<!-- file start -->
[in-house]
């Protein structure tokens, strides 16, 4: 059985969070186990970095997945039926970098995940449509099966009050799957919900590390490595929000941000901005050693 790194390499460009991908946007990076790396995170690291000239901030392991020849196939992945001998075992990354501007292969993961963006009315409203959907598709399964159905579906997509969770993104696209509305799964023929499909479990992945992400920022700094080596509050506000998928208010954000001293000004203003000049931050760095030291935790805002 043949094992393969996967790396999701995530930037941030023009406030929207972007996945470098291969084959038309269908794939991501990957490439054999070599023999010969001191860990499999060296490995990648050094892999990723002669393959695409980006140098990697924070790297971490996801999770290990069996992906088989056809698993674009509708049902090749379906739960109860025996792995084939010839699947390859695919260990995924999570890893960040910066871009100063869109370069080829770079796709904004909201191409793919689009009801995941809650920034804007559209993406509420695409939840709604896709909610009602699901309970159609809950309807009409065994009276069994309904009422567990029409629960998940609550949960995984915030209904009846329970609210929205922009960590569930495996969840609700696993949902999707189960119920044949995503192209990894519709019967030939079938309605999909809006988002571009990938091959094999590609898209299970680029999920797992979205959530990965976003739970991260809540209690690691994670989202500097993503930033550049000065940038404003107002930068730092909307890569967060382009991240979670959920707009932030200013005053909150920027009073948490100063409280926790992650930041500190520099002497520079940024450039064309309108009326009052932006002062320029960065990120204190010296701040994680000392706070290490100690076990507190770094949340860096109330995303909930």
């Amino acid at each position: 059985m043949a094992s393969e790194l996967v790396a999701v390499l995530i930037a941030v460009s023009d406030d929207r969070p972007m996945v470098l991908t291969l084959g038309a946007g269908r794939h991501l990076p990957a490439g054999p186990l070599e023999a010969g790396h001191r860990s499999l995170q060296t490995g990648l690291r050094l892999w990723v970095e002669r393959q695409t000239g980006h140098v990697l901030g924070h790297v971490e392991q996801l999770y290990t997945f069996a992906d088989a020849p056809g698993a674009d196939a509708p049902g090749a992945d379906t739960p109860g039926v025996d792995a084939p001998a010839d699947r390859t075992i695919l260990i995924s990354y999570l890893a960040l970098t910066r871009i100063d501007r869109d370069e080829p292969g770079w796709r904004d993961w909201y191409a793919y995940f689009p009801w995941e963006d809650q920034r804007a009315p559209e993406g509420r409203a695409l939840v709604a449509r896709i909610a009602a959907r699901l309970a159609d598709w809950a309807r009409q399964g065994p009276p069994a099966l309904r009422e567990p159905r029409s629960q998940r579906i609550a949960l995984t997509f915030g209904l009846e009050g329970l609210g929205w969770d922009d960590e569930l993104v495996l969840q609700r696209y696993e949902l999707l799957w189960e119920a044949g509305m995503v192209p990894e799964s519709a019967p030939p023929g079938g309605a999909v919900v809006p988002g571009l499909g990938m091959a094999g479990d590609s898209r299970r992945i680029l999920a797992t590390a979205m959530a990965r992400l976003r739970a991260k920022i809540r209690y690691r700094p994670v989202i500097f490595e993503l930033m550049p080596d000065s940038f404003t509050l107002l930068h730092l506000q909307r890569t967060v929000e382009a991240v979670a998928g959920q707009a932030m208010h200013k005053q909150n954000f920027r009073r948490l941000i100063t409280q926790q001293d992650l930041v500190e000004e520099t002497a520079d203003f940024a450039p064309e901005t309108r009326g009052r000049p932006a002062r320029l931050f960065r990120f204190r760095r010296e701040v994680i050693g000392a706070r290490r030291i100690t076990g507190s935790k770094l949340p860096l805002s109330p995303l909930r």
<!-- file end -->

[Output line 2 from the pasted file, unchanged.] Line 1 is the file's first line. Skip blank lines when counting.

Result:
């Protein structure tokens, strides 16, 4: 059985969070186990970095997945039926970098995940449509099966009050799957919900590390490595929000941000901005050693 790194390499460009991908946007990076790396995170690291000239901030392991020849196939992945001998075992990354501007292969993961963006009315409203959907598709399964159905579906997509969770993104696209509305799964023929499909479990992945992400920022700094080596509050506000998928208010954000001293000004203003000049931050760095030291935790805002 043949094992393969996967790396999701995530930037941030023009406030929207972007996945470098291969084959038309269908794939991501990957490439054999070599023999010969001191860990499999060296490995990648050094892999990723002669393959695409980006140098990697924070790297971490996801999770290990069996992906088989056809698993674009509708049902090749379906739960109860025996792995084939010839699947390859695919260990995924999570890893960040910066871009100063869109370069080829770079796709904004909201191409793919689009009801995941809650920034804007559209993406509420695409939840709604896709909610009602699901309970159609809950309807009409065994009276069994309904009422567990029409629960998940609550949960995984915030209904009846329970609210929205922009960590569930495996969840609700696993949902999707189960119920044949995503192209990894519709019967030939079938309605999909809006988002571009990938091959094999590609898209299970680029999920797992979205959530990965976003739970991260809540209690690691994670989202500097993503930033550049000065940038404003107002930068730092909307890569967060382009991240979670959920707009932030200013005053909150920027009073948490100063409280926790992650930041500190520099002497520079940024450039064309309108009326009052932006002062320029960065990120204190010296701040994680000392706070290490100690076990507190770094949340860096109330995303909930």